The day she had to leave Charlotte, the Eppersons pulled up in their vehicle and took Dawn and Derrick back to their home in Surry County.
“We came here to stay with Deborah and Richard,” Dawn said of the low-key move. “I didn’t want anybody to know the depth of my situation.”
Yet other church-goers soon welcomed Dawn and Derrick into their fold, embracing the couple’s plight and quickly growing to love them. This was evident by seven members of the congregation taking part in Tuesday’s interview with Dawn because they were so anxious to help tell the story of the 100-year-old church’s first black members.
“They have welcomed us with open arms as a part of their church,” Dawn said.
The Slate Mountain group has supplied money, food and other needs of the couple, who moved into an apartment in nearby Ararat, Virginia, with the help of congregation members. That included a housewarming shower one Sunday afternoon after church services.
“They even had bags filled with sacks of potatoes,” said Dawn, whose devout religious leanings become quickly evident when she meets someone for the first time.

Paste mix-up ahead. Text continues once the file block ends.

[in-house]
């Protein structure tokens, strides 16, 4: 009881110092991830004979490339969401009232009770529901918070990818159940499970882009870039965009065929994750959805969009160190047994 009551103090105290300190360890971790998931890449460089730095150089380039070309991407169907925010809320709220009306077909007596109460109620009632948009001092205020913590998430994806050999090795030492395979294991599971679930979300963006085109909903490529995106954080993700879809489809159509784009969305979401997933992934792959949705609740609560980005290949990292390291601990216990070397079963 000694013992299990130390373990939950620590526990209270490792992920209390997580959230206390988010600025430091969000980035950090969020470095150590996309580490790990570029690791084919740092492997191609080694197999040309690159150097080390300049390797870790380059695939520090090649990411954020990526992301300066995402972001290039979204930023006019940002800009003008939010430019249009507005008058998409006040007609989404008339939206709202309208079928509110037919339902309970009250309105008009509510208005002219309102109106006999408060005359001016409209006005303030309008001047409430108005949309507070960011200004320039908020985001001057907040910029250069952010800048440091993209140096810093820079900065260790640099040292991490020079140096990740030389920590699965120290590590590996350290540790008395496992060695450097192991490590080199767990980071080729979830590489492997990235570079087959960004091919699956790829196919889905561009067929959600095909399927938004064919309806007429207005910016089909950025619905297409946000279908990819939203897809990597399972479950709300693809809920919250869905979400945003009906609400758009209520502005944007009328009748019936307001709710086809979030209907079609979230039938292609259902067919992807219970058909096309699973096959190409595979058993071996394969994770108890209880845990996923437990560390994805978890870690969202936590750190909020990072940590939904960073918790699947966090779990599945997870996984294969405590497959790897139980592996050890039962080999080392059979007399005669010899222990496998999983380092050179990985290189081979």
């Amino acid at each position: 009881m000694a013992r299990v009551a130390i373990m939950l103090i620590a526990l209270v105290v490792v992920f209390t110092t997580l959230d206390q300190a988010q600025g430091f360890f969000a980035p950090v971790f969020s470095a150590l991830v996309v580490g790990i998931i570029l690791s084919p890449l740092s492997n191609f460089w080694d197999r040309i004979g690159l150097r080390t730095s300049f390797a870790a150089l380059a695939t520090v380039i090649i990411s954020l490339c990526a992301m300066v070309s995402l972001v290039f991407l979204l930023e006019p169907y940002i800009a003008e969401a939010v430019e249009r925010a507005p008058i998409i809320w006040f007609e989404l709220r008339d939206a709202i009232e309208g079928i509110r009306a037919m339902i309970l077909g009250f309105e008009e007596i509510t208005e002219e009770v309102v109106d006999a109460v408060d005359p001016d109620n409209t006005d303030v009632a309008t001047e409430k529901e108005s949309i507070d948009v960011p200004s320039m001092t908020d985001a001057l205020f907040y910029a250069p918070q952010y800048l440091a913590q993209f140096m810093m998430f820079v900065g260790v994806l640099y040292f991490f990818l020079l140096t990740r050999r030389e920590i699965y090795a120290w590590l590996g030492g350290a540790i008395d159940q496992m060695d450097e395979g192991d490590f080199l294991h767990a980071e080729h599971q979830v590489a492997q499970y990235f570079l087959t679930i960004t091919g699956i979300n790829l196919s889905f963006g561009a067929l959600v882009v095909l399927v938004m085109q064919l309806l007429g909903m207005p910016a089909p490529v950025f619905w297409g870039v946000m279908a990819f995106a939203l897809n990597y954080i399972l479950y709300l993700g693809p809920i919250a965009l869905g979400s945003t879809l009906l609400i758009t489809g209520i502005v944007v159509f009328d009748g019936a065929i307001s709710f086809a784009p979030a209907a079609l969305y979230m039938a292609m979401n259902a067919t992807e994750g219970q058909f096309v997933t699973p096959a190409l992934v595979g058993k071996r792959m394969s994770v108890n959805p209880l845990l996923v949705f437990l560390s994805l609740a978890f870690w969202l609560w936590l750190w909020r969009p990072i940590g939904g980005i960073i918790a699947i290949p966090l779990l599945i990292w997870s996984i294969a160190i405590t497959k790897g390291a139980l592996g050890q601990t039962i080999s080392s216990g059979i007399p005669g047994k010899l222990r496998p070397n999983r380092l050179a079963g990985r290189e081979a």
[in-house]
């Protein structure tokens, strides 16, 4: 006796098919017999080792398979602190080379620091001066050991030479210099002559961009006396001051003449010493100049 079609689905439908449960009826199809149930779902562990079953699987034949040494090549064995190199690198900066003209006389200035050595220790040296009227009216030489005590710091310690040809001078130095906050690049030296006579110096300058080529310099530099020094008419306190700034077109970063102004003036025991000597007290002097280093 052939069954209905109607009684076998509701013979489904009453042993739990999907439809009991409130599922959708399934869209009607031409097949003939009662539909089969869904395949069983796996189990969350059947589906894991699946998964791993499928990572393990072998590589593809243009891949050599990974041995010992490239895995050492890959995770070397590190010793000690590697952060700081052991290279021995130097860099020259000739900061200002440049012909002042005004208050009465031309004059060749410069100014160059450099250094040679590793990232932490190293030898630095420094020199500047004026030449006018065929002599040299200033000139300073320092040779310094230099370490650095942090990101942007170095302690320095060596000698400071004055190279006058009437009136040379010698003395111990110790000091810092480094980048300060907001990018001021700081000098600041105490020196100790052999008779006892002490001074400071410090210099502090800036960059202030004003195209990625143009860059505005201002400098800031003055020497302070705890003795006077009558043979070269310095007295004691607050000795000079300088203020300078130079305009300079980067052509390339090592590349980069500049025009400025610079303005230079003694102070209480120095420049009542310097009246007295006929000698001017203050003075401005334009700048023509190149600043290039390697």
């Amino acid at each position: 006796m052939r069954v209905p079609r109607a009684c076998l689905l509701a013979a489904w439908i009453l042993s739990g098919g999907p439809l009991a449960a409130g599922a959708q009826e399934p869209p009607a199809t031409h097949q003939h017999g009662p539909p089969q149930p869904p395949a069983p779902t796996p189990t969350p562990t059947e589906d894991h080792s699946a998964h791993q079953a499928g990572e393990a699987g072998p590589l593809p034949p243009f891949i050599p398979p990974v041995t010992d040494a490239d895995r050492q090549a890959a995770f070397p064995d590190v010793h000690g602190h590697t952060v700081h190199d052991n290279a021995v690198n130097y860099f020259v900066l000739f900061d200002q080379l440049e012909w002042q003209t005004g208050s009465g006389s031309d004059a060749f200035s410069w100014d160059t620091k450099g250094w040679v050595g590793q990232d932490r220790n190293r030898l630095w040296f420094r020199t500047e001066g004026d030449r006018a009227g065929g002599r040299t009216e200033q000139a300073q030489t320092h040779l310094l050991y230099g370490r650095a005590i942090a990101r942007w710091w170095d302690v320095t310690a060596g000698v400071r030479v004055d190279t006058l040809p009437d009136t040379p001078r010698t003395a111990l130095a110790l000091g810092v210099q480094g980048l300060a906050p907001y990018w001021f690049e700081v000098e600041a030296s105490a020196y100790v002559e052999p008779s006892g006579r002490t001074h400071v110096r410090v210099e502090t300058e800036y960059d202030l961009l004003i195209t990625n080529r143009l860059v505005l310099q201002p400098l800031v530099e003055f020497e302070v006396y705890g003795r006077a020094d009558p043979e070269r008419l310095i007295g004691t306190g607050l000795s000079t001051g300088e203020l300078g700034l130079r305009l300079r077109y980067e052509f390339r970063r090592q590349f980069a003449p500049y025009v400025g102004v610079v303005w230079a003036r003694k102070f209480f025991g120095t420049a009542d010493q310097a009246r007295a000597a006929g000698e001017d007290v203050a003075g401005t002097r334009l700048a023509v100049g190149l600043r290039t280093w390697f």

While the transition to the apartment was under way, along came church member Reta Nichols with a load of items to furnish the new home, from the kitchen to the living room. “And she took me to the store like a little kid,” Dawn said of a shopping trip to buy more items.
One of the most recent gestures has involved the church pledging money to buy a vehicle for the couple, who have been using a borrowed one. And they even have wedding rings now.
Another ray of hope flickering through the clouds along the way involved Derrick securing a job with Sowers Construction Co. in Mount Airy.
Dawn believes all this hasn’t happened by chance, but is part of God’s plan. “He has had a divine appointment for everything we faced,” she said. “I really feel like Richard and everybody in this church is part of God’s divine appointment in my life.”
Meanwhile, Nichols developed an immediate fondness for Dawn, who she said never complains no matter how bad she might feel.
“She’s a sweetheart of a woman,” said Nichols, who added that people in the church have received much in return through their association with Dawn and Derrick. “She thinks we’ve done a lot for her — she doesn’t know what she’s done for us, spiritually.”